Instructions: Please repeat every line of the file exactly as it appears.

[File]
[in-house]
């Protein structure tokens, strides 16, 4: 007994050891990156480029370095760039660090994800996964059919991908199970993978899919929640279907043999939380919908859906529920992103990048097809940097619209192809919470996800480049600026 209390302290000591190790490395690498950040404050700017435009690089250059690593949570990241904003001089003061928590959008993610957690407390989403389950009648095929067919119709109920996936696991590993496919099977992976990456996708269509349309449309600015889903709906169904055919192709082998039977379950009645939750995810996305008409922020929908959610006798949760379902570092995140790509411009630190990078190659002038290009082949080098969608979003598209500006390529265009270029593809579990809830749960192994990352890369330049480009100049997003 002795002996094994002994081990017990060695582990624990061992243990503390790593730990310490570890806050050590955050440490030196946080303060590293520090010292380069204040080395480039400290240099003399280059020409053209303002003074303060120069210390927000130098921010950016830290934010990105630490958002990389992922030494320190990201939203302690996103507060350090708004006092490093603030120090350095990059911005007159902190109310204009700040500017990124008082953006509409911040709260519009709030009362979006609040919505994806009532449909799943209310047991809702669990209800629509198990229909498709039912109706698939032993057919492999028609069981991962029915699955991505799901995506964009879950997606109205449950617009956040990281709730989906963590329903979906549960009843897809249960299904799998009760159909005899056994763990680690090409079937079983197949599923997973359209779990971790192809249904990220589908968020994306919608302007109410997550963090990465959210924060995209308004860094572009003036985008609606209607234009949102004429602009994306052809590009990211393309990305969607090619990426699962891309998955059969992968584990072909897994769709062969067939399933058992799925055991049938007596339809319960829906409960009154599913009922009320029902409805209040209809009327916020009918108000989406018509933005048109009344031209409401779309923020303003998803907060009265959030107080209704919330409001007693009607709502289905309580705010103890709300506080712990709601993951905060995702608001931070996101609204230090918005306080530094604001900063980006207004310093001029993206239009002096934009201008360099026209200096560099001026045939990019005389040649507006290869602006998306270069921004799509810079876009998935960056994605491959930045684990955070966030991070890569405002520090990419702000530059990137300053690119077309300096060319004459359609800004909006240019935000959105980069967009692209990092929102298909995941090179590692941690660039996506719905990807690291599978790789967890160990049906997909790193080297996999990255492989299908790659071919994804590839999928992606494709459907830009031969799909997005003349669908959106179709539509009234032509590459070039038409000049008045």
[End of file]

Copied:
[in-house]
């Protein structure tokens, strides 16, 4: 007994050891990156480029370095760039660090994800996964059919991908199970993978899919929640279907043999939380919908859906529920992103990048097809940097619209192809919470996800480049600026 209390302290000591190790490395690498950040404050700017435009690089250059690593949570990241904003001089003061928590959008993610957690407390989403389950009648095929067919119709109920996936696991590993496919099977992976990456996708269509349309449309600015889903709906169904055919192709082998039977379950009645939750995810996305008409922020929908959610006798949760379902570092995140790509411009630190990078190659002038290009082949080098969608979003598209500006390529265009270029593809579990809830749960192994990352890369330049480009100049997003 002795002996094994002994081990017990060695582990624990061992243990503390790593730990310490570890806050050590955050440490030196946080303060590293520090010292380069204040080395480039400290240099003399280059020409053209303002003074303060120069210390927000130098921010950016830290934010990105630490958002990389992922030494320190990201939203302690996103507060350090708004006092490093603030120090350095990059911005007159902190109310204009700040500017990124008082953006509409911040709260519009709030009362979006609040919505994806009532449909799943209310047991809702669990209800629509198990229909498709039912109706698939032993057919492999028609069981991962029915699955991505799901995506964009879950997606109205449950617009956040990281709730989906963590329903979906549960009843897809249960299904799998009760159909005899056994763990680690090409079937079983197949599923997973359209779990971790192809249904990220589908968020994306919608302007109410997550963090990465959210924060995209308004860094572009003036985008609606209607234009949102004429602009994306052809590009990211393309990305969607090619990426699962891309998955059969992968584990072909897994769709062969067939399933058992799925055991049938007596339809319960829906409960009154599913009922009320029902409805209040209809009327916020009918108000989406018509933005048109009344031209409401779309923020303003998803907060009265959030107080209704919330409001007693009607709502289905309580705010103890709300506080712990709601993951905060995702608001931070996101609204230090918005306080530094604001900063980006207004310093001029993206239009002096934009201008360099026209200096560099001026045939990019005389040649507006290869602006998306270069921004799509810079876009998935960056994605491959930045684990955070966030991070890569405002520090990419702000530059990137300053690119077309300096060319004459359609800004909006240019935000959105980069967009692209990092929102298909995941090179590692941690660039996506719905990807690291599978790789967890160990049906997909790193080297996999990255492989299908790659071919994804590839999928992606494709459907830009031969799909997005003349669908959106179709539509009234032509590459070039038409000049008045």